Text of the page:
(Scene following the tragic mauling of more than 20 SXSW attendees; March 13th, 2014)
It was the lowest point ever of SXSW: on a crowded, hot, festive night of March 13th, 2014, a police chase veered into a blocked-off street, killing four and injuring more than 20. Behind the wheel was a drunken Rashad Charjuan Owens, speeding to avoid the cops but ultimately creating a massacre.
Now, Owens has pled ‘not guilty’ in a filing with the Travis County District Court, while facing capital murder charges and more than 20 counts of aggravated assault with a motor vehicle. Owens, at SXSW as an aspiring rapper, has been incarcerated since the incident on a bail of $5.5 million.
“Owens has been painted as an animal…”
The plea is part of an ongoing fallout that could spill into SXSW 2016. Owens has been painted as an animal, though it’s unclear why Austin police officers pursued Owens in a dangerous, high-speed chase in the middle of a massively-crowded festival. The chase, which started with a police stop at a gas station, quickly spilled into a ‘Dukes of Hazzard’ style pursuit, with Owens and cops speeding against traffic on a one-way street.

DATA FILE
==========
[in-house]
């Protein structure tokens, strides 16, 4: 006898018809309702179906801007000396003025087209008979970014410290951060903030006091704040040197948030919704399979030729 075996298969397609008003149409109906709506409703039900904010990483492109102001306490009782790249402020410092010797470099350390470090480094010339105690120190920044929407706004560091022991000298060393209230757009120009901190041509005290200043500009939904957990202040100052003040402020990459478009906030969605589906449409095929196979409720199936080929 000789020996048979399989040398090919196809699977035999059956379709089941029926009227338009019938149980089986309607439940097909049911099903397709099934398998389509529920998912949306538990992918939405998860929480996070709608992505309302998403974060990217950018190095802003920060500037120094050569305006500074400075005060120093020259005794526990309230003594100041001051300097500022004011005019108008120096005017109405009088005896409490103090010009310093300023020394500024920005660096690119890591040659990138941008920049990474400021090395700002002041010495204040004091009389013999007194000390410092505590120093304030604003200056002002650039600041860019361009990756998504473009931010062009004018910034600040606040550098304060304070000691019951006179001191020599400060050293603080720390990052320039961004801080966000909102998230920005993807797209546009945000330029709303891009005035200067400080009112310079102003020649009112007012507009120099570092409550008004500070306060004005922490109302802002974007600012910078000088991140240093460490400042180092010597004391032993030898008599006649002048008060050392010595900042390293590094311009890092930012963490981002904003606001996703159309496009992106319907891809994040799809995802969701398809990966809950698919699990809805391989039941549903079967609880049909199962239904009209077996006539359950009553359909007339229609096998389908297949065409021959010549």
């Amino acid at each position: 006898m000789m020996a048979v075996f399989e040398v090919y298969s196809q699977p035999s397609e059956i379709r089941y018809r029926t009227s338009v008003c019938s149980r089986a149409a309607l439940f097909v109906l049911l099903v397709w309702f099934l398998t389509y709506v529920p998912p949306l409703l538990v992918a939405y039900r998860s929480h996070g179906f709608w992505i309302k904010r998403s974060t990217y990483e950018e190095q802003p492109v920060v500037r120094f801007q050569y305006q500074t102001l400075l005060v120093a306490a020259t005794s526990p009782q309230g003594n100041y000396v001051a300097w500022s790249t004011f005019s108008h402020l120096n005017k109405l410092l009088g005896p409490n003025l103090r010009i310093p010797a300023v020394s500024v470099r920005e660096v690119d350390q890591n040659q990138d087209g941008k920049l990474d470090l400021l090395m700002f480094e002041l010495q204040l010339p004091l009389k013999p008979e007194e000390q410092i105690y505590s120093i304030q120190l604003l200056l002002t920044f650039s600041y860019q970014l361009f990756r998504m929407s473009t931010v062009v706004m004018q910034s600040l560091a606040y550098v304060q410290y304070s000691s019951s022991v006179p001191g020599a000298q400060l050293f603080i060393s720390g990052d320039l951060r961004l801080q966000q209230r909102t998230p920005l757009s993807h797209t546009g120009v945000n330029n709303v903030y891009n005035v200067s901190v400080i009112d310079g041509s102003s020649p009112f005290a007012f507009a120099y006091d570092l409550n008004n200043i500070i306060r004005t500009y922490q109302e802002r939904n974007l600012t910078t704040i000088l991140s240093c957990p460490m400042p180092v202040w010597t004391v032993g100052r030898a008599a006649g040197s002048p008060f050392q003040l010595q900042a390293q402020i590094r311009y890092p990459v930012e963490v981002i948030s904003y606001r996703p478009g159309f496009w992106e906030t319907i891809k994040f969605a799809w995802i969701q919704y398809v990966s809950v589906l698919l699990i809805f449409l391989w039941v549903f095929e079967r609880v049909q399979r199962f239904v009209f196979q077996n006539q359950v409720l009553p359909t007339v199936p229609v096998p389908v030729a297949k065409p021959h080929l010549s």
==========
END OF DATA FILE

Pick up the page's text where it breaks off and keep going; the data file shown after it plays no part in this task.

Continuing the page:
Owens then made that fateful turn into a barricaded block.
The show went on, with SXSW conference organizers keeping the festivities alive without missing a beat. But since that point, both conference organizers and police have been faced with serious questions about an event that brings billions of dollars, but an increasing number of safety problems. After the incident, SXSW organizers were faced with wrongful death suits from victims’ families; police defended their actions immediately after the tragedy, telling members of the media that Owens – and Owens alone – was responsible for the tragedy.